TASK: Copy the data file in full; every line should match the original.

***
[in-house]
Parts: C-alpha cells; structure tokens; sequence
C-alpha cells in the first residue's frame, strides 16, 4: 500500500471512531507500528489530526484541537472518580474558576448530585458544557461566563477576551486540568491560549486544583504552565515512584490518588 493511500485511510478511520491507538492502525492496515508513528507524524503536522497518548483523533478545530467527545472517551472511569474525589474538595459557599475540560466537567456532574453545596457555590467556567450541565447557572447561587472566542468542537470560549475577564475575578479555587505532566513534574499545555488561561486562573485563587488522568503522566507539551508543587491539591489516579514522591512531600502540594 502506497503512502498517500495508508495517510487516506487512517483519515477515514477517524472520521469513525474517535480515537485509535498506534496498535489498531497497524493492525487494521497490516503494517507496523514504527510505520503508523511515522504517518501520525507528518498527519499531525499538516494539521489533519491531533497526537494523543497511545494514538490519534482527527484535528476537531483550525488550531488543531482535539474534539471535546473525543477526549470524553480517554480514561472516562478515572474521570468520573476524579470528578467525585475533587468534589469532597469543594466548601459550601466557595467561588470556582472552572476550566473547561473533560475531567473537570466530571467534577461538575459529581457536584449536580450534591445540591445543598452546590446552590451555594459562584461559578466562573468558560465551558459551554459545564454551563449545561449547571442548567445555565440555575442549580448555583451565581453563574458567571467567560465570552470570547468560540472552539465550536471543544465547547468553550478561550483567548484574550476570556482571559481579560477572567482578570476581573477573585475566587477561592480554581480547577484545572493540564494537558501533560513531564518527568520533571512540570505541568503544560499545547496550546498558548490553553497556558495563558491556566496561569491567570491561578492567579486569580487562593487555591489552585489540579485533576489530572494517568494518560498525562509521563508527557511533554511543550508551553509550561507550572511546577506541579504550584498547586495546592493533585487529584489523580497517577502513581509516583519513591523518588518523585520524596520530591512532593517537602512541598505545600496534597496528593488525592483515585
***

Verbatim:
[in-house]
Parts: C-alpha cells; structure tokens; sequence
C-alpha cells in the first residue's frame, strides 16, 4: 500500500471512531507500528489530526484541537472518580474558576448530585458544557461566563477576551486540568491560549486544583504552565515512584490518588 493511500485511510478511520491507538492502525492496515508513528507524524503536522497518548483523533478545530467527545472517551472511569474525589474538595459557599475540560466537567456532574453545596457555590467556567450541565447557572447561587472566542468542537470560549475577564475575578479555587505532566513534574499545555488561561486562573485563587488522568503522566507539551508543587491539591489516579514522591512531600502540594 502506497503512502498517500495508508495517510487516506487512517483519515477515514477517524472520521469513525474517535480515537485509535498506534496498535489498531497497524493492525487494521497490516503494517507496523514504527510505520503508523511515522504517518501520525507528518498527519499531525499538516494539521489533519491531533497526537494523543497511545494514538490519534482527527484535528476537531483550525488550531488543531482535539474534539471535546473525543477526549470524553480517554480514561472516562478515572474521570468520573476524579470528578467525585475533587468534589469532597469543594466548601459550601466557595467561588470556582472552572476550566473547561473533560475531567473537570466530571467534577461538575459529581457536584449536580450534591445540591445543598452546590446552590451555594459562584461559578466562573468558560465551558459551554459545564454551563449545561449547571442548567445555565440555575442549580448555583451565581453563574458567571467567560465570552470570547468560540472552539465550536471543544465547547468553550478561550483567548484574550476570556482571559481579560477572567482578570476581573477573585475566587477561592480554581480547577484545572493540564494537558501533560513531564518527568520533571512540570505541568503544560499545547496550546498558548490553553497556558495563558491556566496561569491567570491561578492567579486569580487562593487555591489552585489540579485533576489530572494517568494518560498525562509521563508527557511533554511543550508551553509550561507550572511546577506541579504550584498547586495546592493533585487529584489523580497517577502513581509516583519513591523518588518523585520524596520530591512532593517537602512541598505545600496534597496528593488525592483515585